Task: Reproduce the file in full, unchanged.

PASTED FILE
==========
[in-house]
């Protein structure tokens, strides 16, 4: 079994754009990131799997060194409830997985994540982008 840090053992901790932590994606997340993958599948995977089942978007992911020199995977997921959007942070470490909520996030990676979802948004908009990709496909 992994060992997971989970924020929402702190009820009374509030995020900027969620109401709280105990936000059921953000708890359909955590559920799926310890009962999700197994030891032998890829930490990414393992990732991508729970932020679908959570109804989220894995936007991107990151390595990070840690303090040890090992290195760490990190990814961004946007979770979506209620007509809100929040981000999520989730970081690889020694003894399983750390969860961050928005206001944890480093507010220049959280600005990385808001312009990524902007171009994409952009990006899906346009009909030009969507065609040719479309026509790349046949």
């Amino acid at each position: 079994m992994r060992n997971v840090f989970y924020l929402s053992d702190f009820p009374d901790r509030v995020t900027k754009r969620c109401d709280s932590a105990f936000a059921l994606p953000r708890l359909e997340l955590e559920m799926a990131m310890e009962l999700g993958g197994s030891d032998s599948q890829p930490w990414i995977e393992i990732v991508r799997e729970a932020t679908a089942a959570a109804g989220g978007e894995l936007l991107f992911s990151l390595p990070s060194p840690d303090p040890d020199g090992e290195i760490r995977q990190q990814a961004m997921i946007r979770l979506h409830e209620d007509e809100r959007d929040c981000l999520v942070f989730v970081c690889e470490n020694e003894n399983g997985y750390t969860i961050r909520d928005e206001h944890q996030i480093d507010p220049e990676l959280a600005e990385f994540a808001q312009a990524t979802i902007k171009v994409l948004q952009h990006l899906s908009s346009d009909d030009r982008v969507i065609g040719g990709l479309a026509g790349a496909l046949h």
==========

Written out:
[in-house]
């Protein structure tokens, strides 16, 4: 079994754009990131799997060194409830997985994540982008 840090053992901790932590994606997340993958599948995977089942978007992911020199995977997921959007942070470490909520996030990676979802948004908009990709496909 992994060992997971989970924020929402702190009820009374509030995020900027969620109401709280105990936000059921953000708890359909955590559920799926310890009962999700197994030891032998890829930490990414393992990732991508729970932020679908959570109804989220894995936007991107990151390595990070840690303090040890090992290195760490990190990814961004946007979770979506209620007509809100929040981000999520989730970081690889020694003894399983750390969860961050928005206001944890480093507010220049959280600005990385808001312009990524902007171009994409952009990006899906346009009909030009969507065609040719479309026509790349046949």
């Amino acid at each position: 079994m992994r060992n997971v840090f989970y924020l929402s053992d702190f009820p009374d901790r509030v995020t900027k754009r969620c109401d709280s932590a105990f936000a059921l994606p953000r708890l359909e997340l955590e559920m799926a990131m310890e009962l999700g993958g197994s030891d032998s599948q890829p930490w990414i995977e393992i990732v991508r799997e729970a932020t679908a089942a959570a109804g989220g978007e894995l936007l991107f992911s990151l390595p990070s060194p840690d303090p040890d020199g090992e290195i760490r995977q990190q990814a961004m997921i946007r979770l979506h409830e209620d007509e809100r959007d929040c981000l999520v942070f989730v970081c690889e470490n020694e003894n399983g997985y750390t969860i961050r909520d928005e206001h944890q996030i480093d507010p220049e990676l959280a600005e990385f994540a808001q312009a990524t979802i902007k171009v994409l948004q952009h990006l899906s908009s346009d009909d030009r982008v969507i065609g040719g990709l479309a026509g790349a496909l046949h």